Diversification is not always good. It’s common sense that having more shots on goal increases the probability of making a goal. Financial advisors will always recommend diversifying your investment portfolio to improve returns. Keep in mind, however, that blindly diversifying your portfolio does not always reduce risk. I’m going to use some statistics to show you.

Let’s say that you invested in Gilead (GILD) stock, and the probability that it goes up $1 is 25%. In other words, the probability that you will make $1 is 25%:

*P*(G)=25%

Now, let’s say you also invested in Allergan (AGN) shares, and the probability that the stock increases by $1 is also 25%:

*P*(A)=25%

So if you invested in both GILD and AGN stocks, the probability that you make $1 is now:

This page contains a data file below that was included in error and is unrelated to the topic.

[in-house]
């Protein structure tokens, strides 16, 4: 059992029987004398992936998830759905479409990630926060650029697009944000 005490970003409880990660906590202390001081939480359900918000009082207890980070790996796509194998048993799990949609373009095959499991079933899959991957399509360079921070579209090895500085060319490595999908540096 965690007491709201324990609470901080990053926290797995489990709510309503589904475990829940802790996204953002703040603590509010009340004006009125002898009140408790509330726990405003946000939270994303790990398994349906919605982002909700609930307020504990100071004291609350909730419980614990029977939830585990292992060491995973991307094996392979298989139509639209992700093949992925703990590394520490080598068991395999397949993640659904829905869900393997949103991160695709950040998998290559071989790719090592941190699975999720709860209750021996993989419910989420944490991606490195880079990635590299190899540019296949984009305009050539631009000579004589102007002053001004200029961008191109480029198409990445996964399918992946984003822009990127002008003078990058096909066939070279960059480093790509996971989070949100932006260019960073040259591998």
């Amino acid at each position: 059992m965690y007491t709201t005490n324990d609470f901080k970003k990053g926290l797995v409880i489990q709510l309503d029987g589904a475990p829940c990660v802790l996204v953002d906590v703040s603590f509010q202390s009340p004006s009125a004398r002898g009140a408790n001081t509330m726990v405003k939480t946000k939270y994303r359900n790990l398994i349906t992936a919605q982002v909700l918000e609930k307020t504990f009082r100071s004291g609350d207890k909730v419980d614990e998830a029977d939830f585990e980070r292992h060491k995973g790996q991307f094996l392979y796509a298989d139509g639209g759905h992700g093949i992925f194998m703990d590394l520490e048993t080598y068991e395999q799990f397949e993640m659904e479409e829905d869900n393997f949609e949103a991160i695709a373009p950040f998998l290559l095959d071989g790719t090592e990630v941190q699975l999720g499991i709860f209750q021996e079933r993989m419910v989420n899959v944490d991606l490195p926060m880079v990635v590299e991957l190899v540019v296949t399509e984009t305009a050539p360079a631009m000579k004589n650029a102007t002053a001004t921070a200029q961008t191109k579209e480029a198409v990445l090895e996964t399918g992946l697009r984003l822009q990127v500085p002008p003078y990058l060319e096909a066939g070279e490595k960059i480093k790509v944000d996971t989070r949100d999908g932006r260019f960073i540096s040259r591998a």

*P*(G or A)=*P*(G)+*P*(A)-*P*(G and A);

where *P*(G and A)=*P*(G)x*P*(A) assuming that *P*(G) and *P*(A) are independent events

*P*(G or A)=25%+25%-6.25%=43.75%

In the previous example, diversifying your investments improves your odds of making $1 from 25% to 43.75%. More often than not, however, the probability of success for different investments is not the same. Let’s say that the probability that GILD stock increases $1 is only 5%:

*P*(G)=5%

Therefore, your probability of making $1 is not as good as before:

*P*(G or A)=25%+5%-1.25%=28.75%

In this last example, diversification does not reduce portfolio risk very much. Keep in mind that the odds of the individual events will impact the odds of the entire portfolio before diversifying. This is a common mistake made even by professionals. It was “diversification” that led to the subprime crisis. By combining a bunch of subprime home loans, bankers thought that they could reduce the risk of defaults. Unfortunately, combining pieces of turd and putting frosting on it doesn’t make it a cake.

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